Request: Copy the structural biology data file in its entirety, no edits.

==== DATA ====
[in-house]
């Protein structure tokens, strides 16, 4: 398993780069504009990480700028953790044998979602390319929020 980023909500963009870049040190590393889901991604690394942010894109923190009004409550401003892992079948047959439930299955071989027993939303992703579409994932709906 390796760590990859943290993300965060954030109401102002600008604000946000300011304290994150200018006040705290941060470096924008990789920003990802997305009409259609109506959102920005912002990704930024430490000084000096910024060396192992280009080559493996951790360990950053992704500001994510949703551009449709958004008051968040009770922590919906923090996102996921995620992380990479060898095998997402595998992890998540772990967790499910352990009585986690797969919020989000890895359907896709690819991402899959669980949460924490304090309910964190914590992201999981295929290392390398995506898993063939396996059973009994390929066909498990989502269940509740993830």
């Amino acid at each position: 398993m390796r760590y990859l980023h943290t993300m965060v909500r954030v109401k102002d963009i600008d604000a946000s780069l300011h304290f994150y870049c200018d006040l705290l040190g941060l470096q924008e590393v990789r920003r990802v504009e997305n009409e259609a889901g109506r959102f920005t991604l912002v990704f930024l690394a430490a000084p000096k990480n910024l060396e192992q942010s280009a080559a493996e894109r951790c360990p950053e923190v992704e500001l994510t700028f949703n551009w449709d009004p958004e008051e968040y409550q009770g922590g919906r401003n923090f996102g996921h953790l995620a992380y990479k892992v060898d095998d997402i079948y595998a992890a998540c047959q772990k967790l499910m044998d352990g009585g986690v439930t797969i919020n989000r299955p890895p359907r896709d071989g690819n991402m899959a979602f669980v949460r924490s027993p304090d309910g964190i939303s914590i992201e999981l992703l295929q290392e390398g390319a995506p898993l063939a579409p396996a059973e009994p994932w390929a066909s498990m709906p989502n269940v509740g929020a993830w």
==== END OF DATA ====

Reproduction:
[in-house]
């Protein structure tokens, strides 16, 4: 398993780069504009990480700028953790044998979602390319929020 980023909500963009870049040190590393889901991604690394942010894109923190009004409550401003892992079948047959439930299955071989027993939303992703579409994932709906 390796760590990859943290993300965060954030109401102002600008604000946000300011304290994150200018006040705290941060470096924008990789920003990802997305009409259609109506959102920005912002990704930024430490000084000096910024060396192992280009080559493996951790360990950053992704500001994510949703551009449709958004008051968040009770922590919906923090996102996921995620992380990479060898095998997402595998992890998540772990967790499910352990009585986690797969919020989000890895359907896709690819991402899959669980949460924490304090309910964190914590992201999981295929290392390398995506898993063939396996059973009994390929066909498990989502269940509740993830």
């Amino acid at each position: 398993m390796r760590y990859l980023h943290t993300m965060v909500r954030v109401k102002d963009i600008d604000a946000s780069l300011h304290f994150y870049c200018d006040l705290l040190g941060l470096q924008e590393v990789r920003r990802v504009e997305n009409e259609a889901g109506r959102f920005t991604l912002v990704f930024l690394a430490a000084p000096k990480n910024l060396e192992q942010s280009a080559a493996e894109r951790c360990p950053e923190v992704e500001l994510t700028f949703n551009w449709d009004p958004e008051e968040y409550q009770g922590g919906r401003n923090f996102g996921h953790l995620a992380y990479k892992v060898d095998d997402i079948y595998a992890a998540c047959q772990k967790l499910m044998d352990g009585g986690v439930t797969i919020n989000r299955p890895p359907r896709d071989g690819n991402m899959a979602f669980v949460r924490s027993p304090d309910g964190i939303s914590i992201e999981l992703l295929q290392e390398g390319a995506p898993l063939a579409p396996a059973e009994p994932w390929a066909s498990m709906p989502n269940v509740g929020a993830w």